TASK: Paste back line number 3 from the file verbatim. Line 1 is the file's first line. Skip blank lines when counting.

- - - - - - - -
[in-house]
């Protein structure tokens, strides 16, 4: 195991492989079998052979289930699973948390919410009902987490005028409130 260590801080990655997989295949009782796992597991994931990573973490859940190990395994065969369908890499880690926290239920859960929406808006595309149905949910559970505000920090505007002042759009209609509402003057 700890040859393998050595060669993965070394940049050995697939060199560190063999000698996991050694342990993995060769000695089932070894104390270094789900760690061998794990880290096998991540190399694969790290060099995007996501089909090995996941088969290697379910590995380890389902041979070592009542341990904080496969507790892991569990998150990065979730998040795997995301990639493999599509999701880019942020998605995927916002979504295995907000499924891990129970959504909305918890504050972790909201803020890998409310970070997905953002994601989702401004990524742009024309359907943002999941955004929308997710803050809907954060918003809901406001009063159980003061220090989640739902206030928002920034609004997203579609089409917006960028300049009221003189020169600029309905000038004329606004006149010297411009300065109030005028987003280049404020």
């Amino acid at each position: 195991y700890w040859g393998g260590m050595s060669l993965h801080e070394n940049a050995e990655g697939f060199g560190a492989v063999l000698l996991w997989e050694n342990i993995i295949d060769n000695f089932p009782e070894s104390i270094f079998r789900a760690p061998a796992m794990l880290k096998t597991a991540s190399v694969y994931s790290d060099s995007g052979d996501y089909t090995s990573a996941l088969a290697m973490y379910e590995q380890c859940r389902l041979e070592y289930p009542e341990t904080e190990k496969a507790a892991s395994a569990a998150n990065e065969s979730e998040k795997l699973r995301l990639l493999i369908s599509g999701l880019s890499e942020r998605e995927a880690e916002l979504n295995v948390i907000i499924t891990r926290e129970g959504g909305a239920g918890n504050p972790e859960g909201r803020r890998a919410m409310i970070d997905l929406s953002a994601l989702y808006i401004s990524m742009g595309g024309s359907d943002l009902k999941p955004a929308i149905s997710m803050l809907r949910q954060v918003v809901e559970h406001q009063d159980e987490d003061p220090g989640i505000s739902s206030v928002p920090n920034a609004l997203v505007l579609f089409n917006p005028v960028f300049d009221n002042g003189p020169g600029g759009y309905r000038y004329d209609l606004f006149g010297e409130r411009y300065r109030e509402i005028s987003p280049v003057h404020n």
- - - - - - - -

């Amino acid at each position: 195991y700890w040859g393998g260590m050595s060669l993965h801080e070394n940049a050995e990655g697939f060199g560190a492989v063999l000698l996991w997989e050694n342990i993995i295949d060769n000695f089932p009782e070894s104390i270094f079998r789900a760690p061998a796992m794990l880290k096998t597991a991540s190399v694969y994931s790290d060099s995007g052979d996501y089909t090995s990573a996941l088969a290697m973490y379910e590995q380890c859940r389902l041979e070592y289930p009542e341990t904080e190990k496969a507790a892991s395994a569990a998150n990065e065969s979730e998040k795997l699973r995301l990639l493999i369908s599509g999701l880019s890499e942020r998605e995927a880690e916002l979504n295995v948390i907000i499924t891990r926290e129970g959504g909305a239920g918890n504050p972790e859960g909201r803020r890998a919410m409310i970070d997905l929406s953002a994601l989702y808006i401004s990524m742009g595309g024309s359907d943002l009902k999941p955004a929308i149905s997710m803050l809907r949910q954060v918003v809901e559970h406001q009063d159980e987490d003061p220090g989640i505000s739902s206030v928002p920090n920034a609004l997203v505007l579609f089409n917006p005028v960028f300049d009221n002042g003189p020169g600029g759009y309905r000038y004329d209609l606004f006149g010297e409130r411009y300065r109030e509402i005028s987003p280049v003057h404020n």